A new study has found regularly drinking coffee does not increase a person's risk of dying sooner, and may actually reduce death from heart disease.

The study, published in the Annals of Internal Medicine, found that regular coffee drinking (up to 6 cups per day) is not associated with increased death rates in either men or women.

In addition, drinking both caffeinated and decaffeinated coffee was associated with a lower rate of death from heart disease.

Study co-author Esther Lopez-Garcia says, "We found the consumption of coffee, even in high amounts ... six cups per day ... was associated with a lower risk of all cause mortality."

Some numbers:

  • Women who drank two to three cups of caffeinated coffee per day had a 25 per cent lower risk of death from heart disease
  • That same group of women had an 18 per cent lower risk of death caused by something other than cancer or heart disease.
  • In men, the same amount of coffee had no impact on risk of death during the follow-up years from 1986 to 2004.

Lopez-Garcia noted that the survey population was a healthy group of people. "We have to be cautious with our interpretation," she said. "We don't know how (coffee) affects other diseases."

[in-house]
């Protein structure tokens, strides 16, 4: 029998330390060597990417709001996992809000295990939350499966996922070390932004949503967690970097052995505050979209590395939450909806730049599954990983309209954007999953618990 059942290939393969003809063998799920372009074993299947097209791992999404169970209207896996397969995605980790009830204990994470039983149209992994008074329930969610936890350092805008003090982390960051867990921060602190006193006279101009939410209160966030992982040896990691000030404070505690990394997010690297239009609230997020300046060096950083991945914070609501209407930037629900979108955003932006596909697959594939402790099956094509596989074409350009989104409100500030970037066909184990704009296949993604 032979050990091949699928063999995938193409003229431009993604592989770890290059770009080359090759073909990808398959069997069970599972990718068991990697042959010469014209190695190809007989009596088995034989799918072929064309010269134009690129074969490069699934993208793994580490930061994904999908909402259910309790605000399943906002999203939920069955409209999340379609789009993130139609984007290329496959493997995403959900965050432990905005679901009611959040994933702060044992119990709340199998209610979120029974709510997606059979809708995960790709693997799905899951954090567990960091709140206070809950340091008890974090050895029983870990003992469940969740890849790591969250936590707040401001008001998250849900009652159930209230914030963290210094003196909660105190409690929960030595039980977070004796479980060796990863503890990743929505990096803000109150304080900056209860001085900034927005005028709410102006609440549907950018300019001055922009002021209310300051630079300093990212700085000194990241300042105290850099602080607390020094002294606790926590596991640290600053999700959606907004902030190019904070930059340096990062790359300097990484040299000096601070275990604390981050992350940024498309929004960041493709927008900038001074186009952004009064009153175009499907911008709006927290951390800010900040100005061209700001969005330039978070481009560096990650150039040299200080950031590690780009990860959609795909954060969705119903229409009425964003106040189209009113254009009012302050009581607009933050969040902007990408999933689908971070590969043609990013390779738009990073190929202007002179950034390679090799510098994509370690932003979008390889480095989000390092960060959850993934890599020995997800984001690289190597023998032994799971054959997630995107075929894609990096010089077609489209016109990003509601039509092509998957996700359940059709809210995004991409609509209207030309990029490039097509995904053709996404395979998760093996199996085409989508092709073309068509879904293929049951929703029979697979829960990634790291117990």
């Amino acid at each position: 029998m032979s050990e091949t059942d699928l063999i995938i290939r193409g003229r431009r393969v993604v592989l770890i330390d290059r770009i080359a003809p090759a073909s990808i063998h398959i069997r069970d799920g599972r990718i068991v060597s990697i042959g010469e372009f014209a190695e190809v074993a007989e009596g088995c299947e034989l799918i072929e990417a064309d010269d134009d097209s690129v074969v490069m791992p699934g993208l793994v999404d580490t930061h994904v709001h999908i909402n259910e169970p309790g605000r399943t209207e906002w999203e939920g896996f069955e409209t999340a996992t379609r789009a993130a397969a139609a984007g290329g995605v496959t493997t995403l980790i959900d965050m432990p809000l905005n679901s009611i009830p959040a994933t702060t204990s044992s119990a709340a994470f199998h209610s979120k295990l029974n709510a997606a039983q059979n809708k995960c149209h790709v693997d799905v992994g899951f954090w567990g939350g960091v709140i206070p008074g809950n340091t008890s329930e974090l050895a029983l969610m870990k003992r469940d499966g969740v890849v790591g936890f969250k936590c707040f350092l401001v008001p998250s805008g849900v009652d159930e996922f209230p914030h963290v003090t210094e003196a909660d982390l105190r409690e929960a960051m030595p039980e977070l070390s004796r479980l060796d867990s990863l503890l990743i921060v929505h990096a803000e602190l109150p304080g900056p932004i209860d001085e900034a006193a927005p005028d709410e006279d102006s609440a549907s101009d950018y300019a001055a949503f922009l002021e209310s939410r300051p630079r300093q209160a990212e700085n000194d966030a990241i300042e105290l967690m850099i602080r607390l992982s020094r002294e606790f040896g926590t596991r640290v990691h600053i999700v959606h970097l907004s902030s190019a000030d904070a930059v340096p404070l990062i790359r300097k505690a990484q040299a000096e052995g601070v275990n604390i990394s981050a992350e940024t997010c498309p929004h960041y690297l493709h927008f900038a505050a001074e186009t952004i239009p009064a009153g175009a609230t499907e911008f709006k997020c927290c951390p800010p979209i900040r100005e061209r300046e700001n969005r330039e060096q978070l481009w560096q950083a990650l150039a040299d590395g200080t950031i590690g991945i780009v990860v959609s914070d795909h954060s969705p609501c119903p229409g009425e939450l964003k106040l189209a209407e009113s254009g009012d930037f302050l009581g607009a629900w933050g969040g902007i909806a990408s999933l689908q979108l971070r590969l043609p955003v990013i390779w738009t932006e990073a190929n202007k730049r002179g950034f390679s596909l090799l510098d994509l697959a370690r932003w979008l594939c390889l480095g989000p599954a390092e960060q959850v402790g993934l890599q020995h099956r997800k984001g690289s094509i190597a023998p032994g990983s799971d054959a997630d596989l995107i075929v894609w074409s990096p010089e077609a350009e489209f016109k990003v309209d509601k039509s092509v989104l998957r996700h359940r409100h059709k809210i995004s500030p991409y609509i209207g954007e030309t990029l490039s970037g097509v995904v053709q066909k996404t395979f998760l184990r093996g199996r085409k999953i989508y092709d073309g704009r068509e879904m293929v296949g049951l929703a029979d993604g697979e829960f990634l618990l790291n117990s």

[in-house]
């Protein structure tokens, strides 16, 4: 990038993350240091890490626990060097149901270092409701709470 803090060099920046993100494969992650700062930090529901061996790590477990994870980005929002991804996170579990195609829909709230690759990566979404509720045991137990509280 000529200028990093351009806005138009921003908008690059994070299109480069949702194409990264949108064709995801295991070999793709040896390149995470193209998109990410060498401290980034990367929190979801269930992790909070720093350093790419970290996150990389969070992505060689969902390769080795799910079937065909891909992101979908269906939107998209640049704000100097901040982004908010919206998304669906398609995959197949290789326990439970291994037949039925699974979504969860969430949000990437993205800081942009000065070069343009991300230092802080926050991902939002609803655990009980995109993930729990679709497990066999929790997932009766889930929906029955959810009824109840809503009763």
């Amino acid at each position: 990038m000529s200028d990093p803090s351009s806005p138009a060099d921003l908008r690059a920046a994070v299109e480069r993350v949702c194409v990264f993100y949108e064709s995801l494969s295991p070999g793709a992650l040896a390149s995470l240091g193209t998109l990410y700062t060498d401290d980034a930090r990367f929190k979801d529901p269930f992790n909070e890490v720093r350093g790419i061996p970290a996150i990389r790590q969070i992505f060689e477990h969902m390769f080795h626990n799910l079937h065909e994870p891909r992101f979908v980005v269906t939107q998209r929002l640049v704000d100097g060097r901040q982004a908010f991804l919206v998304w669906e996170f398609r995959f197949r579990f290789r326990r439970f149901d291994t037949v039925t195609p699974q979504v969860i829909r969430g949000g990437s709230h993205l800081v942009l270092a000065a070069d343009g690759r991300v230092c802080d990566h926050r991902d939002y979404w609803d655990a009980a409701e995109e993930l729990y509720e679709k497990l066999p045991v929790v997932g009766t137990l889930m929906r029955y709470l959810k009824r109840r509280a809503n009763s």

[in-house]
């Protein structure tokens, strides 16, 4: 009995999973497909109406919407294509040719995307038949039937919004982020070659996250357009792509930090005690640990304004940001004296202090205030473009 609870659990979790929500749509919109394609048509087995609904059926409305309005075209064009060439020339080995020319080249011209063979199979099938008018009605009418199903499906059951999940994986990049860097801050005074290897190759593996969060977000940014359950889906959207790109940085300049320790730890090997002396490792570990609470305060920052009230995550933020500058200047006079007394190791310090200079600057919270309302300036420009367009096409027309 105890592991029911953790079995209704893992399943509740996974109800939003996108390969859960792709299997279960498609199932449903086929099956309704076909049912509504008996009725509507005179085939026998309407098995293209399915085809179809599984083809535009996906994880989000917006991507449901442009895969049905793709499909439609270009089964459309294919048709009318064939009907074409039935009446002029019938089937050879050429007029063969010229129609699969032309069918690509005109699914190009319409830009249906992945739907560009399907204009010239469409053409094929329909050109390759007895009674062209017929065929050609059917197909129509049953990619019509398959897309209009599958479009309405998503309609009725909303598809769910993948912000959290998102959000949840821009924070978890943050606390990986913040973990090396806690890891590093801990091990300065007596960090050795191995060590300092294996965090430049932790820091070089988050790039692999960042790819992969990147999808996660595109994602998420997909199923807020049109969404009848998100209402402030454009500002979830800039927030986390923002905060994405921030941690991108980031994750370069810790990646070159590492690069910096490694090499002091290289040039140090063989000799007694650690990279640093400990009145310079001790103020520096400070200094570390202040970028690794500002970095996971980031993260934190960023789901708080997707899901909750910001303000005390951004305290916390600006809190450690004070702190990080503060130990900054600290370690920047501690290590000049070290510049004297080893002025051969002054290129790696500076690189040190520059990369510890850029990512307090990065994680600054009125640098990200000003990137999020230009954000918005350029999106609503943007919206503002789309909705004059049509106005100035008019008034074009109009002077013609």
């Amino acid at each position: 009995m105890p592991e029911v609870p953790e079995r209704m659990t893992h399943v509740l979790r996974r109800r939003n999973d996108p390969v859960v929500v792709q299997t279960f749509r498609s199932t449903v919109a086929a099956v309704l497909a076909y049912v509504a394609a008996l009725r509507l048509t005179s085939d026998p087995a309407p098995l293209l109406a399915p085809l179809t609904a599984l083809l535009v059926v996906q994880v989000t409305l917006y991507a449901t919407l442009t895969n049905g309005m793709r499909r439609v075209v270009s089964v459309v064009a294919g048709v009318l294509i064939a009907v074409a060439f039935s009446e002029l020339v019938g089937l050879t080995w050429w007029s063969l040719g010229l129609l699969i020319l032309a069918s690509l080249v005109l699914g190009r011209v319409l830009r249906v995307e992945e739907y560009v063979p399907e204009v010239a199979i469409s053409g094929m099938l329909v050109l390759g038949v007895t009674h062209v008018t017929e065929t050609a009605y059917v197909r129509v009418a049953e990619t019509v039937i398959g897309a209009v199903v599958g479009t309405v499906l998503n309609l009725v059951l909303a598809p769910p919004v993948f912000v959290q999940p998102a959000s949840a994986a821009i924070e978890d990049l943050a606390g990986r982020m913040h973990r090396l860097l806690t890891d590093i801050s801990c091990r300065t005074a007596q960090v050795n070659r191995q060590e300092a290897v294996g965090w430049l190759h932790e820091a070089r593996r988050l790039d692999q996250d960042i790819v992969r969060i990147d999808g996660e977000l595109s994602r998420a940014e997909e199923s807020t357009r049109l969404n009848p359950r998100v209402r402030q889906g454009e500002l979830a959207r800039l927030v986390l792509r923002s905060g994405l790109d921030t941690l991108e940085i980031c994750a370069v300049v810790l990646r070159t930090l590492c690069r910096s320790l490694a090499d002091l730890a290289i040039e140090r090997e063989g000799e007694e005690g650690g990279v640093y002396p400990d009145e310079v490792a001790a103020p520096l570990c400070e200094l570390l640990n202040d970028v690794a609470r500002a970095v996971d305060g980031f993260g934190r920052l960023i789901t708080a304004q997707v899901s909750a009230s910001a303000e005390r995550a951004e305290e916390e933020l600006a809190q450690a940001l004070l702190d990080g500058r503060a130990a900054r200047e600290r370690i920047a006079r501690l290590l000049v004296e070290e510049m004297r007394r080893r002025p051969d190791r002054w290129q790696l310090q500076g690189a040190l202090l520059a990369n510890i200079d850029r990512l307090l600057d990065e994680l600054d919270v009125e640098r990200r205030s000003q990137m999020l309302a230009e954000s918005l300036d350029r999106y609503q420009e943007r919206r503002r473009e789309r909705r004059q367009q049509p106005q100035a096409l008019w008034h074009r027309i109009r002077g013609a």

Participants filled out questionnaires every two to four years, including questions about coffee drinking, dietary habits, smoking and other health conditions, and death from any cause, from heart disease and from cancer were compared.

Taking into account risk factors like body size, smoking, diet and specific diseases, people who drank more coffee were found to be less likely to die, mainly because of lower risk of heart disease deaths among coffee drinkers.

No association between drinking coffee and cancer death rates was found.

However, researchers say that caffeine doesn't seem to be associated with lower death rates, as people who drank decaffeinated coffee also had lower death rates.

According to Lopez-Garcia, "In coffee there are many other molecules and it may counterbalance the negative effets."

Researchers advise that while coffee may have a beneficial effect on health, people with chronic conditions like heart disease should speak to their doctor.